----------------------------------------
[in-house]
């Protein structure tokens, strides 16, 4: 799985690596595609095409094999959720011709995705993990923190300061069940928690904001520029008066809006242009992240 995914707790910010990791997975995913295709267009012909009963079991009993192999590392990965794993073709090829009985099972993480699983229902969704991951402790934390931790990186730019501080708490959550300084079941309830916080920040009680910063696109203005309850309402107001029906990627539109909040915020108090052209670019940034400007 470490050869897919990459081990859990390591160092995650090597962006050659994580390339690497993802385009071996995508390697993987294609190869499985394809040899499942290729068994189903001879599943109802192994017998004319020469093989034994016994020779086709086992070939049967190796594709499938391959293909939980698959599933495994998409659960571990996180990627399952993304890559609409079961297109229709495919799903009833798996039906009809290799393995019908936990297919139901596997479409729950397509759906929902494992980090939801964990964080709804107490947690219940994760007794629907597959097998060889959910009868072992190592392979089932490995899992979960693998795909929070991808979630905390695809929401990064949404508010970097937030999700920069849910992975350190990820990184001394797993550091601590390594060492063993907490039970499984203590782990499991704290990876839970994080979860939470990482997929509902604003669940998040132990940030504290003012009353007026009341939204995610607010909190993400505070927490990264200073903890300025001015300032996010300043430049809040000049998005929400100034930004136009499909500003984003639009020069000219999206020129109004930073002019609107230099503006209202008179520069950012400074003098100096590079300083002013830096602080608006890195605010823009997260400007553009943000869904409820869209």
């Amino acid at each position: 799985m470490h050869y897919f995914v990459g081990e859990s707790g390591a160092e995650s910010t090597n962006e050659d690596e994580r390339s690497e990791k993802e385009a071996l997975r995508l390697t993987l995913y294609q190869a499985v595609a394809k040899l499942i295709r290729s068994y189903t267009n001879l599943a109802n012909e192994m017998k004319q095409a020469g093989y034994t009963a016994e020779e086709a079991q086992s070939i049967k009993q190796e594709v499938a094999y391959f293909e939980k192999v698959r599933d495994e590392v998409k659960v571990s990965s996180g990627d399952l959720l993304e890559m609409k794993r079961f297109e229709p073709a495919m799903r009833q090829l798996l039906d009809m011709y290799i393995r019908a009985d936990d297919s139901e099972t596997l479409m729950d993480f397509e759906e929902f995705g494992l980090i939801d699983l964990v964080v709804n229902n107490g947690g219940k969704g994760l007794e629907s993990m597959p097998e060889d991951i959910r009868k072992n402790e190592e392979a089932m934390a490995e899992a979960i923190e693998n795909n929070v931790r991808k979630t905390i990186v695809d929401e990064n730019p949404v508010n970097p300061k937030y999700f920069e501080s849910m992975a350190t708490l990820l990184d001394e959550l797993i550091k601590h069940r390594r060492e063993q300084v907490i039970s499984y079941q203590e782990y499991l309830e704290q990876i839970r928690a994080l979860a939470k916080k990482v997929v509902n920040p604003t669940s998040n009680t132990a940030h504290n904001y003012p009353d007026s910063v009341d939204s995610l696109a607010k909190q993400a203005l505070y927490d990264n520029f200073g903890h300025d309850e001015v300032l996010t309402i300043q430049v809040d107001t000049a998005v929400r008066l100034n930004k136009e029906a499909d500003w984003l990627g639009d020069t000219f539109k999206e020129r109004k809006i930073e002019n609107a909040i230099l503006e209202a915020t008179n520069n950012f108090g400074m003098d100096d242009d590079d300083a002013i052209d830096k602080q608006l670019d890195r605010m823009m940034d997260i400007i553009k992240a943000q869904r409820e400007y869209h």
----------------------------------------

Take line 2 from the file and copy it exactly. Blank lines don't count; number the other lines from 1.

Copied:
């Protein structure tokens, strides 16, 4: 799985690596595609095409094999959720011709995705993990923190300061069940928690904001520029008066809006242009992240 995914707790910010990791997975995913295709267009012909009963079991009993192999590392990965794993073709090829009985099972993480699983229902969704991951402790934390931790990186730019501080708490959550300084079941309830916080920040009680910063696109203005309850309402107001029906990627539109909040915020108090052209670019940034400007 470490050869897919990459081990859990390591160092995650090597962006050659994580390339690497993802385009071996995508390697993987294609190869499985394809040899499942290729068994189903001879599943109802192994017998004319020469093989034994016994020779086709086992070939049967190796594709499938391959293909939980698959599933495994998409659960571990996180990627399952993304890559609409079961297109229709495919799903009833798996039906009809290799393995019908936990297919139901596997479409729950397509759906929902494992980090939801964990964080709804107490947690219940994760007794629907597959097998060889959910009868072992190592392979089932490995899992979960693998795909929070991808979630905390695809929401990064949404508010970097937030999700920069849910992975350190990820990184001394797993550091601590390594060492063993907490039970499984203590782990499991704290990876839970994080979860939470990482997929509902604003669940998040132990940030504290003012009353007026009341939204995610607010909190993400505070927490990264200073903890300025001015300032996010300043430049809040000049998005929400100034930004136009499909500003984003639009020069000219999206020129109004930073002019609107230099503006209202008179520069950012400074003098100096590079300083002013830096602080608006890195605010823009997260400007553009943000869904409820869209």